Ava Duvernay
Director and executive producer Ava DuVernay poses at a screening of the film ''Selma'' during AFI Fest 2014 in Hollywood, California November 11, 2014. Reuters/Danny Moloshok

After failing to earn a nomination for an Oscar in 2015, the White House opened its doors for the screening of the movie 'Selma' on Friday night.

The news of the screening came after the nomination list for the event became official. New York Daily reported that the film, which chronicled Martin Luther King's campaign to secure equal voting rights via an epic march from Selma to Montgomery, was not nominated in any acting, or directing category despite high expectations.

The list was announced on Thursday morning, while the news of the screening of the movie at the presidential resident came late at the evening. 'Selma' only managed to bag a nomination under the Best Picture category along with seven other contenders.

"A lack of diversity remains a serious problem in Hollywood, where the voices of African-Americans, Latinos and Asian-Americans have historically been excluded from film studios, from the Academy of Motion Picture Arts and Sciences, and on screen," announced New York Democratic Rep. Yvette Clarke, blasting the Oscar snub for the film.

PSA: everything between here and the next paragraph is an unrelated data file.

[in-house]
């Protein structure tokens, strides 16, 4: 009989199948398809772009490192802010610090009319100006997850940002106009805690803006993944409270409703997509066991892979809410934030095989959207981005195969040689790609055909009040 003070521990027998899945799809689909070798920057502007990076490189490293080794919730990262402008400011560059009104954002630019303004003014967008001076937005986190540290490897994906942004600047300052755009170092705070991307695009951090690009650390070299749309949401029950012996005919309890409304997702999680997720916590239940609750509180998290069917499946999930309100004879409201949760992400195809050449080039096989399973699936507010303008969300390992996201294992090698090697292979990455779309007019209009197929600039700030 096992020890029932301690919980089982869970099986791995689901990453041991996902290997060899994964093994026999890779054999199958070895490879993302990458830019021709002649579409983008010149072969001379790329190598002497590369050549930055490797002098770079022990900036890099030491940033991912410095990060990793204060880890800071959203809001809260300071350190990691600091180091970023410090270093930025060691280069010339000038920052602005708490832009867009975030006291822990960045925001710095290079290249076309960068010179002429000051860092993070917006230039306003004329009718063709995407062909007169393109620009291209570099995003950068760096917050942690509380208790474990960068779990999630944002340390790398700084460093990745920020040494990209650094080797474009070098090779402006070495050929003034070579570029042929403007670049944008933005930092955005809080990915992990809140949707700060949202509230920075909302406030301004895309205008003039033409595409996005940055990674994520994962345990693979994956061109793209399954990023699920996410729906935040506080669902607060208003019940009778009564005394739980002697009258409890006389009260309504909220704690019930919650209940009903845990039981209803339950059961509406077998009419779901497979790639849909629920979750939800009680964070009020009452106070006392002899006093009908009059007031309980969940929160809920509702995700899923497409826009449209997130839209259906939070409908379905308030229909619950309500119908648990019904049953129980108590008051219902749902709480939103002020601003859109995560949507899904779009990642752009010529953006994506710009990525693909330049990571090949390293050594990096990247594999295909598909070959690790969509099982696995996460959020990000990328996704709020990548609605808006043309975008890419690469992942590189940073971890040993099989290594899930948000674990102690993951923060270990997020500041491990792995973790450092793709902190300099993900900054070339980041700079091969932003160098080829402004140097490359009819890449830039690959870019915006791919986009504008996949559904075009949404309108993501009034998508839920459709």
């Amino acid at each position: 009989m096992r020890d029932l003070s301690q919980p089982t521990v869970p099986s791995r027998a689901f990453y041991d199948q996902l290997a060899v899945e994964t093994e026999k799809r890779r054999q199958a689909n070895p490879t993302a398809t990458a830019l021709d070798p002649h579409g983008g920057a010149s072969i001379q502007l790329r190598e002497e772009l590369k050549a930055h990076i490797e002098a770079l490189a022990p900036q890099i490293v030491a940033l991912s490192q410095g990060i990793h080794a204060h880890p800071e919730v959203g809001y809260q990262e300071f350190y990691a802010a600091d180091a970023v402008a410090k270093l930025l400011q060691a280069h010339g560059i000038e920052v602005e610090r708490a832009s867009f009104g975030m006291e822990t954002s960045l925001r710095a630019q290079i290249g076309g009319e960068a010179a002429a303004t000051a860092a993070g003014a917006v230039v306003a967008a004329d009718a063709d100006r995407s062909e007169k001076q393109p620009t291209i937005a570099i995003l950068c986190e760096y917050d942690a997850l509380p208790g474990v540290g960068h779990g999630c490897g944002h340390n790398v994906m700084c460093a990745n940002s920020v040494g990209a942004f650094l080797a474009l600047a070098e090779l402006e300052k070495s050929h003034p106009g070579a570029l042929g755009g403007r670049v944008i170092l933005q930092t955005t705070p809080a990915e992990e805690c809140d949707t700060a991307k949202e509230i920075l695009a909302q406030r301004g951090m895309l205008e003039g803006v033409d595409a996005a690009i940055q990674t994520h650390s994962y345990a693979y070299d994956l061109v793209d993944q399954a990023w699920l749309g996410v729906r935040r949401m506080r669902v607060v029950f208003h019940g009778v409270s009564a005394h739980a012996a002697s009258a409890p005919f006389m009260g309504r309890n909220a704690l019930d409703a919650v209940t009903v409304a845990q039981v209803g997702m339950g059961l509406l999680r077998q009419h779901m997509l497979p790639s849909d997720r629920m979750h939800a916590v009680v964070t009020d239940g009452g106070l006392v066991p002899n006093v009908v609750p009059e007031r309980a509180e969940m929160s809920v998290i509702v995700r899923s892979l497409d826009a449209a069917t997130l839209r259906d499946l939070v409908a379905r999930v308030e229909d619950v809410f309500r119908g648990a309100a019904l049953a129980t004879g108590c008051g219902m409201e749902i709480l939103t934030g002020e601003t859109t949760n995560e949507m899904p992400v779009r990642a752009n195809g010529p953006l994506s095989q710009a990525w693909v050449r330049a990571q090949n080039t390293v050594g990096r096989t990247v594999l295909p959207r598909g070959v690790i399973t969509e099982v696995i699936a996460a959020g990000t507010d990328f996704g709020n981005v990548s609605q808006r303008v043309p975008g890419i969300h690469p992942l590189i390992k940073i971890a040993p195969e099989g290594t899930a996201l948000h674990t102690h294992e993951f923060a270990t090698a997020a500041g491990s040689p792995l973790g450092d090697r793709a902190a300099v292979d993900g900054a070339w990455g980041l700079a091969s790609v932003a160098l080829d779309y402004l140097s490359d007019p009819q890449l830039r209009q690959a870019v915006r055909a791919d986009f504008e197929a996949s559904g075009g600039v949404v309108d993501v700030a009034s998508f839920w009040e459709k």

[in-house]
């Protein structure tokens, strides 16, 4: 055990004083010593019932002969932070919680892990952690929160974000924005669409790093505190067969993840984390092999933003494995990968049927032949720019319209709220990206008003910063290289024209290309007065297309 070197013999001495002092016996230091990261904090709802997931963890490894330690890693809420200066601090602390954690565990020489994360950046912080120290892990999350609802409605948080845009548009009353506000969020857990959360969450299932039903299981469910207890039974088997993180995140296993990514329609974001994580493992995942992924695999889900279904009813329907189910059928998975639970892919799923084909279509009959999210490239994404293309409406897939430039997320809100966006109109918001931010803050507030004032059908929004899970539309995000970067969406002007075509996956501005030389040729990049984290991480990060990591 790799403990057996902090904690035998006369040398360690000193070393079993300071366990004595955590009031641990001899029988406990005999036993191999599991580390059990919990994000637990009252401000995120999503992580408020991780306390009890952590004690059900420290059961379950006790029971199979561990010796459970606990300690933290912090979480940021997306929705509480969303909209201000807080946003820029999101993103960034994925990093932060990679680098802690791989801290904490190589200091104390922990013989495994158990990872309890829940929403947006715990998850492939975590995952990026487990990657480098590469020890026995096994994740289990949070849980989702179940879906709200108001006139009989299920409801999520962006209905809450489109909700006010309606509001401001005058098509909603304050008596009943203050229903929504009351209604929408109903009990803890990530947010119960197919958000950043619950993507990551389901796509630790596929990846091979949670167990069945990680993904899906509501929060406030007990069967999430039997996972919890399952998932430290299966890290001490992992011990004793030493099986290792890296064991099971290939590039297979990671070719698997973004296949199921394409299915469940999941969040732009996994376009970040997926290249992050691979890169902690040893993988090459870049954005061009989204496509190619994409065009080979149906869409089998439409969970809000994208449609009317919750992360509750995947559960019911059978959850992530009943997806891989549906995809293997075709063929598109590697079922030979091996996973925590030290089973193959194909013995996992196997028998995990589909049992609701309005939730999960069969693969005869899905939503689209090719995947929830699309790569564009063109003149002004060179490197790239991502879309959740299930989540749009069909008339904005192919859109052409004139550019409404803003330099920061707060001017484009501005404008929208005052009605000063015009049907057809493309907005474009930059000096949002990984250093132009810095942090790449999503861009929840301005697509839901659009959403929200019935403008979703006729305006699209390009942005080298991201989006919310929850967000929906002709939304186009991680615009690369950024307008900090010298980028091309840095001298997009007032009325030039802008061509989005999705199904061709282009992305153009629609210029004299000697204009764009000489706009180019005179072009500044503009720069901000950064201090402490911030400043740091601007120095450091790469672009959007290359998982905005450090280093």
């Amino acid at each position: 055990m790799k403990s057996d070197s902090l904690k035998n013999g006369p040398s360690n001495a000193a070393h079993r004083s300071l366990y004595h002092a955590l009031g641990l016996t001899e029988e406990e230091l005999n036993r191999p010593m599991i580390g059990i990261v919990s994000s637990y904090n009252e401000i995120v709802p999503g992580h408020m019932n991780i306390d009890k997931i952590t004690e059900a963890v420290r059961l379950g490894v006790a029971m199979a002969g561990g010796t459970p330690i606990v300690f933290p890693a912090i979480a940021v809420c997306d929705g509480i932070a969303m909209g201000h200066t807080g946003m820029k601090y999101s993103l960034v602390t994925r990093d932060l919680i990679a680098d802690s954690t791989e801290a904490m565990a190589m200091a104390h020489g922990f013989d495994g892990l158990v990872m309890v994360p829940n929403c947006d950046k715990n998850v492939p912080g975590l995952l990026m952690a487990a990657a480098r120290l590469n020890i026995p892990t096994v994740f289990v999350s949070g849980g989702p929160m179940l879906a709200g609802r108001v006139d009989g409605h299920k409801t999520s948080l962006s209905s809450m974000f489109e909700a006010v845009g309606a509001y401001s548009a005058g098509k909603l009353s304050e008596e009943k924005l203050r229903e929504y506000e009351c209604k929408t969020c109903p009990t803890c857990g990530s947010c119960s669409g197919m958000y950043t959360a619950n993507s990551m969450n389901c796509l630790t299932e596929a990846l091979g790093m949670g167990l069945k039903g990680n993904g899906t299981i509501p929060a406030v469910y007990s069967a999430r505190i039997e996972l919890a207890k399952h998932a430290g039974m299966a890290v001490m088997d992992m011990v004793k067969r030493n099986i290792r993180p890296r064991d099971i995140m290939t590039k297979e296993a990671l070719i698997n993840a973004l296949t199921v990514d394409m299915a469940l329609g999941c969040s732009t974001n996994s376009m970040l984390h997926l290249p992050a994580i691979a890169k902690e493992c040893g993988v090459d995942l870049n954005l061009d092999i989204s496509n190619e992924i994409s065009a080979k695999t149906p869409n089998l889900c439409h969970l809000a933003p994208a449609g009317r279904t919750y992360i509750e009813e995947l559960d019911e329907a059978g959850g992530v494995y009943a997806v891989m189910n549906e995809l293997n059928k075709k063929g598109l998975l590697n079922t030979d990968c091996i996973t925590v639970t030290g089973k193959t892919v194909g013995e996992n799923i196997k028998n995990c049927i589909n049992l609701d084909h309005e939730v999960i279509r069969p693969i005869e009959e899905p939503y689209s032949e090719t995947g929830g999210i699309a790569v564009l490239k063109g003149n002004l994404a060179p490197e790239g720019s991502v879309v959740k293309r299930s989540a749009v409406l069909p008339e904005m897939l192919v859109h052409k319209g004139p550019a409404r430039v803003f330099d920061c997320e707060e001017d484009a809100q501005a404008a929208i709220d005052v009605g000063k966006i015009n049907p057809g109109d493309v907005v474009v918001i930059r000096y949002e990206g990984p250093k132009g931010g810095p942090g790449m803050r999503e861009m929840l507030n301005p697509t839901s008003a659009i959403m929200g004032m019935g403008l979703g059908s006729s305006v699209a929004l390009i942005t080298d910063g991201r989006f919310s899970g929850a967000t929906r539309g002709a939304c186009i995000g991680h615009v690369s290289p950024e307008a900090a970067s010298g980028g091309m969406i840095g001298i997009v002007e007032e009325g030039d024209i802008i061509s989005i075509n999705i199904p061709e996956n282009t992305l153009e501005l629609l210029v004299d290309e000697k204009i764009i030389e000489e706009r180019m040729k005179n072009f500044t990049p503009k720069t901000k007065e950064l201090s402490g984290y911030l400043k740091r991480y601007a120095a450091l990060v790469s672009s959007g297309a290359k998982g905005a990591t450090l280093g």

Multiple tabloids point out that this year's Oscar nominee list consists of 20 all-white acting nominees and an almost all-white list for best director, with the exception of Alejandro Inarritu for 'Birdman'.

In another update by New York Daily, civil rights activist Rev. Al Sharpton declared that they are contemplating, and might stage protest outside the venue on the eve of the award ceremony on Feb. 22. He also declared that it is "appallingly insulting in the year of 2015" that the Academy award voters failed to nominate even a single black performer, despite the commendations for David Oyelowo's portrayal of Martin Luther King, Jr.

The movie's director, Ava DuVernay, was also not acknowldeged for her efforts. Had she been nominated for Best Director, she would have become the first African American woman to achieve the feat.

USA Today reported that DuVernay and Oyelowo are expected to attend the White House screening along with the film's producer, Oprah Winfrey. Rep. John Lewis, who reportedly participated in the march depicted in the movie, is also expected to join them for the evening.